From £10,319
A practical and slick-handling alternative to a Smart ForTwo

Our Verdict

Toyota iQ
Is this the small car revolution Toyota claims it is?

Is the Toyota IQ the small car revolution which its maker claims it is?

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15 January 2009

What is it?

This is the Toyota iQ 2, the plushest version of Toyota’s take on the Smart ForTwo. Except that that the Toyota iQ is front-wheel drive, front-engined and has two (albeit occasional) rear seats.

This is our first chance to sample a right-hand drive version of the Toyota iQ on UK roads.

What’s it like?

Not bad at all. The ride is fine for starters. The Toyota iQ 2 is restless on some surfaces and a tad jumpy across speed ramps, but that’s inevitable with a car this short. I’d also anticipated some high-speed wobbles, but the iQ 2 is more stable than I’d expected.

If (curiously) you didn’t know the iQ 2 ended within touching distance behind you, you wouldn’t be able to tell from the driving refinement alone.

The Toyota iQ 2 is also decent for covering longish distances. The driving environment is spacious, the cabin wide and noise levels unintrusive.

The iQ is curiously long-geared, though, perhaps to help it hit CO2 emissions of 99g/km. Second gear is good for the best part of 70mph. On roundabout approaches where you’d leave most city cars or superminis in second, you sometimes find yourself dropping the iQ down to first.

You’d expect the Toyota iQ’s gearing to mean that the 67bhp, 845kg car feels depressingly slow. It’s not that bad. The thrummy three-pot engine revs willingly, and, even though the car’s optimum gear indicator advised me to change down to fourth under mild acceleration at 70mph, fifth is geared conventionally enough. You don’t feel the need to change down too much on the motorway.

The view forward from the driver’s seat of the Toyota iQ isn’t shabby, either. Trim and materials are acceptable, while the design of the dash and heating controls is neat. Less so are the fiddly switches around the (optional) navigation screen. We’d opt for an aftermarket system at a fifth of the price, but there’s nothing new in that.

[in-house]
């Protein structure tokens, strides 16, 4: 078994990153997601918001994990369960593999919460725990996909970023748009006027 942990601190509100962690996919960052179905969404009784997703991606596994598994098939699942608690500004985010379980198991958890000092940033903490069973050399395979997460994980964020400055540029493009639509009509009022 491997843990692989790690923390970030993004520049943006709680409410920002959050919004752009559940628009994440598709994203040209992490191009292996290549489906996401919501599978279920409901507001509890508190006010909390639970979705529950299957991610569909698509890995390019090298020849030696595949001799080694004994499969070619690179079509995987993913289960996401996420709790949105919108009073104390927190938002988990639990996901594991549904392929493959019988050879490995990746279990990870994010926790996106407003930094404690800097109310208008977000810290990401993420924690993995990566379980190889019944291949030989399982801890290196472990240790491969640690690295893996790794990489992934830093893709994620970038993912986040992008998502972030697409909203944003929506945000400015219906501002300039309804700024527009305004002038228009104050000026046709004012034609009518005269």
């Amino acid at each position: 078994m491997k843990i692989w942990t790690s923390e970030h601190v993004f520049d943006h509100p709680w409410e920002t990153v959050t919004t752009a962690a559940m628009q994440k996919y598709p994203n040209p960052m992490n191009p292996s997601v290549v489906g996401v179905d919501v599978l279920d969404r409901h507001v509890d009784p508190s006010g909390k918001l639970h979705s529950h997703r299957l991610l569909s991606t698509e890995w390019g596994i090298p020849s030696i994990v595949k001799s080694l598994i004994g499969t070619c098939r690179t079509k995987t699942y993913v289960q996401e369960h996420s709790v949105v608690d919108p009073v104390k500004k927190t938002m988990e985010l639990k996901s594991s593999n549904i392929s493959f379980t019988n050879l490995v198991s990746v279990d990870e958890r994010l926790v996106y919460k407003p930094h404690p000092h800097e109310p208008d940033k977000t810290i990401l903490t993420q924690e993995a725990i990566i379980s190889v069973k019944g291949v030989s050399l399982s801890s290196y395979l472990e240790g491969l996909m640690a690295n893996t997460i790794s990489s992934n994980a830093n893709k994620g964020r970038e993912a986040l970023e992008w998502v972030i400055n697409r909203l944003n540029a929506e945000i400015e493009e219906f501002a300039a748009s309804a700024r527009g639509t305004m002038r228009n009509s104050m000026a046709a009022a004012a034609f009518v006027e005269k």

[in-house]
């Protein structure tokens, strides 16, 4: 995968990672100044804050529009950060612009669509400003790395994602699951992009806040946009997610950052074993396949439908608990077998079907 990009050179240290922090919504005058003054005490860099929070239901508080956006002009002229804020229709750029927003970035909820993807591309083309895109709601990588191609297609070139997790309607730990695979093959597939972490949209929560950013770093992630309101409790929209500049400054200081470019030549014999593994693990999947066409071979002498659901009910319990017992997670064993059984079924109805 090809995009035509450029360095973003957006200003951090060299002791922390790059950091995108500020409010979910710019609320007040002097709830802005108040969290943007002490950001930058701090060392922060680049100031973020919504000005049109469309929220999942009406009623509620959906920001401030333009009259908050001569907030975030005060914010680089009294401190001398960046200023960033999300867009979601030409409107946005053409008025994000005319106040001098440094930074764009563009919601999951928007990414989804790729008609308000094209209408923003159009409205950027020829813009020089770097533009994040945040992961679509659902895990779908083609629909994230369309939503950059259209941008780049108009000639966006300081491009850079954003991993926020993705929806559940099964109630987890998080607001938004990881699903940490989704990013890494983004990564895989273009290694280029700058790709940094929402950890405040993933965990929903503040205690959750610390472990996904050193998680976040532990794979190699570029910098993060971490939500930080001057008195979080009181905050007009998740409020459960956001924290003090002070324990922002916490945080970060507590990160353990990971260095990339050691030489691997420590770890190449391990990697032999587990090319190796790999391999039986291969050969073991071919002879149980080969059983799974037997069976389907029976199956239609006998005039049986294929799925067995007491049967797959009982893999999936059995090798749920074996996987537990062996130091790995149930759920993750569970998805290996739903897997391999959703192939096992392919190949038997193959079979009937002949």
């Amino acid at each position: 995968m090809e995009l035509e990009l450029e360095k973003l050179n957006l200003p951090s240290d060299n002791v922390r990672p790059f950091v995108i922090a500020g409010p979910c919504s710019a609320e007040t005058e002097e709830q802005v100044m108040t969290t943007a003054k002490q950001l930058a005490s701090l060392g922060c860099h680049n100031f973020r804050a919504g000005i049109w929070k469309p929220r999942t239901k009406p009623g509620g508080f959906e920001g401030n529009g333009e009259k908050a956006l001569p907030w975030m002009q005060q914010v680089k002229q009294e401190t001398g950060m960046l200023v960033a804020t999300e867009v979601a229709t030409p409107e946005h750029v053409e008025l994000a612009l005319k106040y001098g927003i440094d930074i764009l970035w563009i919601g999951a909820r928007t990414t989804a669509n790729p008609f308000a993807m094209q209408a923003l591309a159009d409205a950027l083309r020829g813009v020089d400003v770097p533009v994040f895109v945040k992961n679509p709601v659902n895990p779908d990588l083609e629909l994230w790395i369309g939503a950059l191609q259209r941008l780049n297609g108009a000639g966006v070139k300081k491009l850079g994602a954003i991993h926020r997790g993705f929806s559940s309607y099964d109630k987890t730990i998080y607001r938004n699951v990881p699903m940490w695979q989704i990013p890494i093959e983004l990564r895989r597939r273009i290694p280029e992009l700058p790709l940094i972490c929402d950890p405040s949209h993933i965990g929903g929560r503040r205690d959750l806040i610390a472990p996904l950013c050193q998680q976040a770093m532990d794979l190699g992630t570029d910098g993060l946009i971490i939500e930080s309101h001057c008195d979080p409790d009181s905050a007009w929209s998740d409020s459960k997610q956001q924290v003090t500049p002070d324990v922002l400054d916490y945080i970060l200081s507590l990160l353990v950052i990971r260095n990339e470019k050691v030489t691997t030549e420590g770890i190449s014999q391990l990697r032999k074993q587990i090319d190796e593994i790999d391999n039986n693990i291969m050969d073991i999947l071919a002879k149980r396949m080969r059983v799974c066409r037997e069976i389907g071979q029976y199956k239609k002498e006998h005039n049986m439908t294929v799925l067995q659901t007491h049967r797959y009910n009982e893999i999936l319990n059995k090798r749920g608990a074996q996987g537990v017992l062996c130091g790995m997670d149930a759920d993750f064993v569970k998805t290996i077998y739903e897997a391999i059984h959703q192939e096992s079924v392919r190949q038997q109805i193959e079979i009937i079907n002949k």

The view behind depends on what you’re carrying. Always, though, the iQ is easy to park. It’s like a Smart ForTwo in that respect, but the iQ’s big advantage (superior driving characteristics aside) is that you get choice: a bit of luggage or people space, rather than just an even smaller section of luggage space.

Should I buy one?

The answer to that depends upon which cars you see as the Toyota IQ 2’s rivals. If you see the iQ as a ‘premium’ city car, a direct alternative to a Smart, then the more practical, better-driving Toyota would be a sound choice.

But as a practical, four-seat city car, the iQ seems expensive and cramped. On that count a Hyundai i10 is a better (and much cheaper) alternative.

Nonetheless, the iQ is an easy car to live with – and easy to like.

Join the debate

Comments
24

16 January 2009

I saw a Toyota IQ this morning. It looks awful. It's like one of those pointless French Aixam "cars" that has had a facelift. It looks like two massive car doors that have had some lights attached. Anyone driving it would look a right pillock. The woman driving the one I saw certainly did! What's the point of it? Just buy an Aygo. It doesn't look anywhere near as ridiculous.

16 January 2009

great idea rendered totally pointless by stupidly high pricing.

Is there anybody out there who will pay a premium to be seen in the latest trendy wheels these days.

Maybe, maybe not

16 January 2009

[quote jonfortwo]great idea rendered totally pointless by stupidly high pricing.[/quote]